This episode in the life of Joseph is an interesting turn of perspective in the book of Genesis. Until this point in the book each generation from Adam to the flood, from Noah to Babel, and from Abraham to Judah has seemingly become increasingly more godless. The faithfulness of God has triumphed, but man’s faithfulness has depleted. In Joseph we see the faith of Abraham, Isaac, and Jacob finally passed on to the fourth generation. God says, “You’re mine. I’m with you. I’m not ignoring or rejecting you. You will be better because of this accusation against you. I am at work within you. I am not through preparing you yet.” [Is.55:8-9] If God is with us, even when we lose, we win.

Joseph is a great pre-incarnate picture of Jesus Christ.

Like Joseph, Jesus was sold out by His brothers and unjustly afflicted for the sake of His people.

Like Joseph, Jesus was successful in His mission because God was with Him.

Like Joseph, Jesus’ good deeds called attention to God.

Like Joseph, Jesus was given authority over everything because of His character.

Like Joseph, Jesus’ mere presence brings blessing wherever He goes.

Like Joseph, Jesus was tempted repeatedly to sin, but passed the test every time.

Like Joseph, Jesus was falsely accused and wrongly imprisoned but because of the steadfast love of the Lord, He was ultimately vindicated.

And Just like God was with Joseph, Jesus promises to be with His followers until the end of time.[6] The whole paradox of your faith is that no one is really alive until you’ve mastered the art of dying. Die to all your ambitions. Die to all your selfish perversions. Die to all your provisions of the flesh. And just ask the question: What would honor Christ? Faithfulness. Faithfulness is rewarded with God’s favor. Jesus himself illustrated this in the parable of the talents [Matthew 25]. Those who are faithful in little things are blessed with greater responsibilities.

On this side of earth, He does not promise riches, happiness, success, but if you treasure God more than anything or anyone else, you will be satisfied because you have the one thing that you could not get on your own. And He will never leave you. And He will never forsake you. He is with you always.


[1] Pharaoh is ruler of Egypt. He is the most powerful man in the world at his time. He is a guy who thinks he is god. Ever worked for a boss like that?

[2] The news that God was with Joseph is repeated eight times in chapter 39 [2, 3, 21, 23].

[3] Cf. Psalm 25:5, 21; 33:20; 145:14-16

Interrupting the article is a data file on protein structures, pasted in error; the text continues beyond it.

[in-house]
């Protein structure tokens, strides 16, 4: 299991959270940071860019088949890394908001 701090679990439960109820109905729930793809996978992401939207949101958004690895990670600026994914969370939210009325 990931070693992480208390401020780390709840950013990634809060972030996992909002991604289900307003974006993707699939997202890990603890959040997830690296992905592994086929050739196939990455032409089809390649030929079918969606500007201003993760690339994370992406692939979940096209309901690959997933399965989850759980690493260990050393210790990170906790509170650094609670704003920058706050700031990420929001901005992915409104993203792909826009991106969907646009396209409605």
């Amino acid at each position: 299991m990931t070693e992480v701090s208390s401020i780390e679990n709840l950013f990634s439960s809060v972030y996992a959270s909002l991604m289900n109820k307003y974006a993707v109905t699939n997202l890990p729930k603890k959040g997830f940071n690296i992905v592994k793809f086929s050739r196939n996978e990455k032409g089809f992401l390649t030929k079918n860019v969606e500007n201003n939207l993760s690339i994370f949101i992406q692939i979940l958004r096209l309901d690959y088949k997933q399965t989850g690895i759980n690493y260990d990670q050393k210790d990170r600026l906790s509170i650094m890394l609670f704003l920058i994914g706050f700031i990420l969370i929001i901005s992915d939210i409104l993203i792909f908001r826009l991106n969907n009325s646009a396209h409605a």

[4] Cf. Psalm 25:3; 37:7; 39:7; 52:9

[5] Cf. Psalm 37:34; 69:3; 130:5; Lamentations 3:25

[6] Matthew 28:20, cf. Numbers 6:24-26; Genesis 28:13-15; 26:3

spreading the fame

It is unbelievable to think that there are hundreds of people groups around this planet that do not know the name of Jesus or bowed their knee to His name. Unreached people are all around you. They might be in your family, at your work, next door to your home, or even in your church.

In our nation you do not have as many unreached as you do have unengaged. Unengaged are people who do not hear or see a gospel. Instead, you see people busy building their names and kingdoms. Personal fame is the name of their game. However, what you observe from history is that it takes one to two generations before your name disappears and becomes forgotten. This land has acres of rectangle lots where people are buried, but few know anything about those 6 feet below those tombstones. What will be remembered about you 100 years from now? Where will you be 100 years from now? That’s what matters. There is One whose fame will last the test of time. Do you know Him?

In Psalm 145, we hear a majestic masterpiece. It is a song that is composed of beautiful Hebrew acrostic hidden to our English eyes.  This psalm is what is called a doxology. A doxology is praise based on doctrine—worshiping God from in spirit and truth. People praise God based on what they know about Him. What you can know about Him is revealed to you in His Word through His Spirit.

This is David’s last psalm recorded in the Book of Psalms. It is his crescendo of praise—his swan song. It is like that of a powerful rock ballad that hammers an explosive ending that just when you think it is coming to an end there is encore multiplied by encore. Praise [Heb.Hallel] means to radiate and shine—boast and brag. This is a song needs to be integrated in our souls and ringing in our ears. No matter where you are at today—discourage, overwhelmed, confused, bored, ready to worship—this song is for you.